MarsEarth

Old world wisdom, new world insight – poems, poetry, philosophy, dreams, commentary, ideas

Let’s Talk about a Suffering Plant

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by Lawrence J. J. Leonard

I want to share with you a story
which gives an analogy of love and of nurturing.

This, by the way,
has nothing to do
with being or not being a vegan.

There is a plant sale and a big plant makes it back to our house
but it is in a small plastic pot.
We want it to grow so

 

we take it out of its cramped container
and place it in a more sturdy one,

Then we water it. 
But some of the leaves turn brown,
So, we clip them,
but it is still a little droopy.

So, we move it to a window for sunlight,
but it grows over toward one side.
So, we spin it around to straighten it out. 

In a few days we notice springing buds of blossoms.
We love this plant
and want it to thrive!

However, the plant! 

The plant says, “Why did you take me from my home?
It was cozy there. It was familiar.
I did NOT want new dirt or a new bed!

“Then it rained on me. The water drowned me.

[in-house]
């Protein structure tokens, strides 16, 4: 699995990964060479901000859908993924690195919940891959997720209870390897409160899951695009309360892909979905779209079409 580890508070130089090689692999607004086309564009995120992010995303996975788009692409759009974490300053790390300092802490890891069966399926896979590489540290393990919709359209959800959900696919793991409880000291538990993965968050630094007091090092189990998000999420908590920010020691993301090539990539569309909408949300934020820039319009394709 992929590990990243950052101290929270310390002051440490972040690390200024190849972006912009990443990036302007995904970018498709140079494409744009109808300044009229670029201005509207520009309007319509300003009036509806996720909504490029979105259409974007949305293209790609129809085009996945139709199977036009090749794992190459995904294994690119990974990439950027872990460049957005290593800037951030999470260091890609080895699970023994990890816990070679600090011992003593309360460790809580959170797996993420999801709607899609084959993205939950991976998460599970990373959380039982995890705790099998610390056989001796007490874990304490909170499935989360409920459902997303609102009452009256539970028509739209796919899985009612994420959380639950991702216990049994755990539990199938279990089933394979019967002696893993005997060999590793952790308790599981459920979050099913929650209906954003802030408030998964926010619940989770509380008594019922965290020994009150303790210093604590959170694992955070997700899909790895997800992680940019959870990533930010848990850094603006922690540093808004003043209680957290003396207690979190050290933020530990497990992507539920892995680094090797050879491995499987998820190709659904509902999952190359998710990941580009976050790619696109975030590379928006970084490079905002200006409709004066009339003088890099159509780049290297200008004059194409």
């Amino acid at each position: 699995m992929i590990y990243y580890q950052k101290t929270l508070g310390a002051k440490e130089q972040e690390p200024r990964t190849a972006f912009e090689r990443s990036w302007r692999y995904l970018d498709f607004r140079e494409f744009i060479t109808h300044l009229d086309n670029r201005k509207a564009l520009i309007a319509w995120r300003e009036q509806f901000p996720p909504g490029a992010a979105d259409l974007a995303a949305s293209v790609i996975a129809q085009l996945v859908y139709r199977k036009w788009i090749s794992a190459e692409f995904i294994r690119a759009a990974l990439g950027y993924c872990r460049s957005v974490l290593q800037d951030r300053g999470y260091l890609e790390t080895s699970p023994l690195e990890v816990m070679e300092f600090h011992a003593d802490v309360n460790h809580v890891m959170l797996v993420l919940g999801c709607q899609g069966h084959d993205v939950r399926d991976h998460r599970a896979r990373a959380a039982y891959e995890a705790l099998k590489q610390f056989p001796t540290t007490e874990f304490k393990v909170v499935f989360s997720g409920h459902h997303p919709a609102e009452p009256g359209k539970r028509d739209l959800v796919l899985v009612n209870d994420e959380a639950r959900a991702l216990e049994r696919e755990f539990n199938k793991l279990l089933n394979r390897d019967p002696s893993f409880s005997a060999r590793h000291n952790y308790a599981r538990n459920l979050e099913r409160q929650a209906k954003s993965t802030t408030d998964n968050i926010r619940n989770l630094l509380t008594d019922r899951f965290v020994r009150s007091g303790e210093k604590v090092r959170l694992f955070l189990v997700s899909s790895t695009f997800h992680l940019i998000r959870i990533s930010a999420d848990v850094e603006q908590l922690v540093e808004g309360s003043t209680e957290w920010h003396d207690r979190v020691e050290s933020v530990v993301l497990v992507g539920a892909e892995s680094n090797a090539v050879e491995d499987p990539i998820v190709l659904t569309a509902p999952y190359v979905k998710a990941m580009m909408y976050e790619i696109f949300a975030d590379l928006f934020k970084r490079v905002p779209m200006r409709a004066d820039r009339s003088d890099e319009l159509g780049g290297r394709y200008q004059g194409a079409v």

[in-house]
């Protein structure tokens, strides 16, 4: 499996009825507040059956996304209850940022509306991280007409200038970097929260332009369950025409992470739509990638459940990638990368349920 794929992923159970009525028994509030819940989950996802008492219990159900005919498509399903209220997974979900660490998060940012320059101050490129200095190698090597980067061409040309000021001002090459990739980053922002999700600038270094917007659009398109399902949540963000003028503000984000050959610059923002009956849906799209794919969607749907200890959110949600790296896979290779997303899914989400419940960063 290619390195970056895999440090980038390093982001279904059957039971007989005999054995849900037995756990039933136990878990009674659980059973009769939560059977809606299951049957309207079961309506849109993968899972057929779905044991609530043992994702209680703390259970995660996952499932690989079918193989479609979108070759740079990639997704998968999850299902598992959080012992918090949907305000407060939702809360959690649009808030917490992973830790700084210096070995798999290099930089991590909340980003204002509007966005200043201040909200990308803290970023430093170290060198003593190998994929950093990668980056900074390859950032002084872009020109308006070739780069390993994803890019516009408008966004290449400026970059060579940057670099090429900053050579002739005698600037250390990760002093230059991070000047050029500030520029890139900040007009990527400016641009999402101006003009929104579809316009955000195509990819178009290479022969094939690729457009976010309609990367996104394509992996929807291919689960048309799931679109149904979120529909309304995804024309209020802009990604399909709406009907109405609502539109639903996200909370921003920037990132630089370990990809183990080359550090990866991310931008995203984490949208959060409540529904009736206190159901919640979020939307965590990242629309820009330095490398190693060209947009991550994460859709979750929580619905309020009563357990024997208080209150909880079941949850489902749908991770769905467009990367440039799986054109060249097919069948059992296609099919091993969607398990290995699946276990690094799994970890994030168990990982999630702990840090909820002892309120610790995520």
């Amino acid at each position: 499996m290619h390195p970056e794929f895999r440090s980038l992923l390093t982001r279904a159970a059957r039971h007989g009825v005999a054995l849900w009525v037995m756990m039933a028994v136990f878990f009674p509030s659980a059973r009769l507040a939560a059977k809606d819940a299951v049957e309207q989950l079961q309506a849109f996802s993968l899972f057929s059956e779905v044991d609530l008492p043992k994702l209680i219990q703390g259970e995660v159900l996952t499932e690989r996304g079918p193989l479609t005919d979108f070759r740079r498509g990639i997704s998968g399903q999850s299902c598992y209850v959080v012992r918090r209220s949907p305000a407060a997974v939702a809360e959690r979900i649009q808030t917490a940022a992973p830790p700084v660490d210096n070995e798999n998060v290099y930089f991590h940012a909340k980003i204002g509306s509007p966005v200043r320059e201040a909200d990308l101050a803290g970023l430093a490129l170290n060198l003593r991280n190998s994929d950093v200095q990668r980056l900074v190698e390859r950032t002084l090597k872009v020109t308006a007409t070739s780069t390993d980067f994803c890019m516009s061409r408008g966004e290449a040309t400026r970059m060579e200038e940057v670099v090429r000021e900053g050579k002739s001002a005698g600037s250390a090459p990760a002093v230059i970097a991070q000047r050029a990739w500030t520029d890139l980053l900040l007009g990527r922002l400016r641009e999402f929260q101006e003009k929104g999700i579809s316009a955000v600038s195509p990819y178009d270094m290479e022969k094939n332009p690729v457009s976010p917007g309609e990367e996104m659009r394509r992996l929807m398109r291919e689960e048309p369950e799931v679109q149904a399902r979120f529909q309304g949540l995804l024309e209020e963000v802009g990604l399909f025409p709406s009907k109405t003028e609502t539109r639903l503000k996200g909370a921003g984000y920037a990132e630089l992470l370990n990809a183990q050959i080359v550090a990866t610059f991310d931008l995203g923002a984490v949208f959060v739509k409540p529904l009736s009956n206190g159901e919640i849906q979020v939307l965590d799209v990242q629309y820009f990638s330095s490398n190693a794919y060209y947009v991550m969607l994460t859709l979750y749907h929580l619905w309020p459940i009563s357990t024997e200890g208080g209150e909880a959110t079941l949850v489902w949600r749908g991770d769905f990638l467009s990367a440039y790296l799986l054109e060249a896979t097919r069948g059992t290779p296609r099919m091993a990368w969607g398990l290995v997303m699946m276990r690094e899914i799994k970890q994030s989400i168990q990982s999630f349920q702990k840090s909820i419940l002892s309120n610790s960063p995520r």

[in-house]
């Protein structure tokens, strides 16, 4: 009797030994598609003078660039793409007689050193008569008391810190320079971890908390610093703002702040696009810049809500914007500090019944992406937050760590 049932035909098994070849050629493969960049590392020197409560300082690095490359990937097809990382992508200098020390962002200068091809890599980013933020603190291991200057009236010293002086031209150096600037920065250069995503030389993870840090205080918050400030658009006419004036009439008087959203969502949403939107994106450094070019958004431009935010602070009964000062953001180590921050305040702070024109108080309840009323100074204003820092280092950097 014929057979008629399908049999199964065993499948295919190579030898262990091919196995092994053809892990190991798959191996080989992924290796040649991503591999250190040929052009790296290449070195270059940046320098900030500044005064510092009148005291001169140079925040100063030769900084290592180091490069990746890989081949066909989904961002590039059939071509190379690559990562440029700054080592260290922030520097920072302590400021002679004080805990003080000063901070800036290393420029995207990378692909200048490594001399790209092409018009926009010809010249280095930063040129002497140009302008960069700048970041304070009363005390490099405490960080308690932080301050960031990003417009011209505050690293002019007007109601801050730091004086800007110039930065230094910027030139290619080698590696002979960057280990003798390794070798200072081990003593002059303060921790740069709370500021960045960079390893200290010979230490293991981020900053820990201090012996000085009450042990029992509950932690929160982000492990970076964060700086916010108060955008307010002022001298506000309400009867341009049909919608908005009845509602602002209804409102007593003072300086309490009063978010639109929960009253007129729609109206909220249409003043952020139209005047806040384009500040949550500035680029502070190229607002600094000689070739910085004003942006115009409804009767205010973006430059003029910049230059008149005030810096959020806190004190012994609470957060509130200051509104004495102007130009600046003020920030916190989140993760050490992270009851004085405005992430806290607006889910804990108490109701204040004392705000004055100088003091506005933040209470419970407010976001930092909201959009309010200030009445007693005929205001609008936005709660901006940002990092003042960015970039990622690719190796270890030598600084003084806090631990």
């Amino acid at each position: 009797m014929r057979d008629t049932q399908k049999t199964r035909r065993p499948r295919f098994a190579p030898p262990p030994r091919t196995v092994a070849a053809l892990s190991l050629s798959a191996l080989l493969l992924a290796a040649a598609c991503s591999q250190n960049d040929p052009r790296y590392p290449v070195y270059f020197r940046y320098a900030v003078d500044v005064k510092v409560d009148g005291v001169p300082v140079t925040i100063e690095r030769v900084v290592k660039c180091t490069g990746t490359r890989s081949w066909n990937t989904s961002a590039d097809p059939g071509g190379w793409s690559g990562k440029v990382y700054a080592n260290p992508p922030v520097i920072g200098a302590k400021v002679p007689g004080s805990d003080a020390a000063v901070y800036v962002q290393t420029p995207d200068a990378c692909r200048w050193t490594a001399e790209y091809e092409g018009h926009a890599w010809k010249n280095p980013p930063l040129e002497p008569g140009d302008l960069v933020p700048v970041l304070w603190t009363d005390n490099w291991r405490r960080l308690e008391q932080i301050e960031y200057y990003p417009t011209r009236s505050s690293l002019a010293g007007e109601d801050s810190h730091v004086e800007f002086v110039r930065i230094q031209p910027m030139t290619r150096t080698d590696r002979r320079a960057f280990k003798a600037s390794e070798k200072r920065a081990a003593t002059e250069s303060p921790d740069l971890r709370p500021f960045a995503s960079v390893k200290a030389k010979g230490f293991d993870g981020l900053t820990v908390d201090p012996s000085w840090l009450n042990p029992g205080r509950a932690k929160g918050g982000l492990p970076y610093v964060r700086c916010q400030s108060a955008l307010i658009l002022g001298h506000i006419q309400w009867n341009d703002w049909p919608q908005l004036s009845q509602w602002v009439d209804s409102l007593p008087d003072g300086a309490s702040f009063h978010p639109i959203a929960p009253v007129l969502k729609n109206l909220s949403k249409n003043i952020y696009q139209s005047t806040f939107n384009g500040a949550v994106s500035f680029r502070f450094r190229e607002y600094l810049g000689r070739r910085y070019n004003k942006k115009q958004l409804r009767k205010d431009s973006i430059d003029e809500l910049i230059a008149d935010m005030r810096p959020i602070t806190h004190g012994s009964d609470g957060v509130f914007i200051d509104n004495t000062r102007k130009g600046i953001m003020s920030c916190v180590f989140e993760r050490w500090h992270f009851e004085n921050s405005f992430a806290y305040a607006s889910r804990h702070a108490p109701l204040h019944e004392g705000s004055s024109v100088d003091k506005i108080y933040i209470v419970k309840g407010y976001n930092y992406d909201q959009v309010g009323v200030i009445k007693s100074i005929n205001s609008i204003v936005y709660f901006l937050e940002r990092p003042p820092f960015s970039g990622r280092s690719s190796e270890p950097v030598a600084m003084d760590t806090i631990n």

My roots were soaked.
You caused that flood.

“Parts of me you just tore away!
Now, I am in the heat.
The light hurts my arms. But you!
You spin me around and around like a top just to make you happy.

“What were you thinking,
covering my roots with that stinking manure,
now that I am beginning to flower?”

Are we surprised by this feedback?
We consider that tirade.
We loved that plant, from the beginning. Yes?

We watered the dry soil.
Clipped the dead leaves.
Carefully placed it the warm sunlight, gently turning it every day.
Enhanced the soil’s nutrients to make the plant strong so that it could bloom. 

We think about how much we want it to thrive.
 
Sometimes we feel as if we are that suffering plant.
When we feel this way,
we forget that “suffering” happens for a reason.
 

It may help us to be who we are destined to be
realizing that we are loved
with all that activity
focused on our growth for our own good.

This can be difficult to grasp. 

So, I encourage you
to have multiple conversations
with the “plant” owner.

Try to remember the times before you bloomed…
then, talk to that owner
about your next bouquet.

Copyright © 1960-2019 Lawrence J. J. Leonard  All rights reserved

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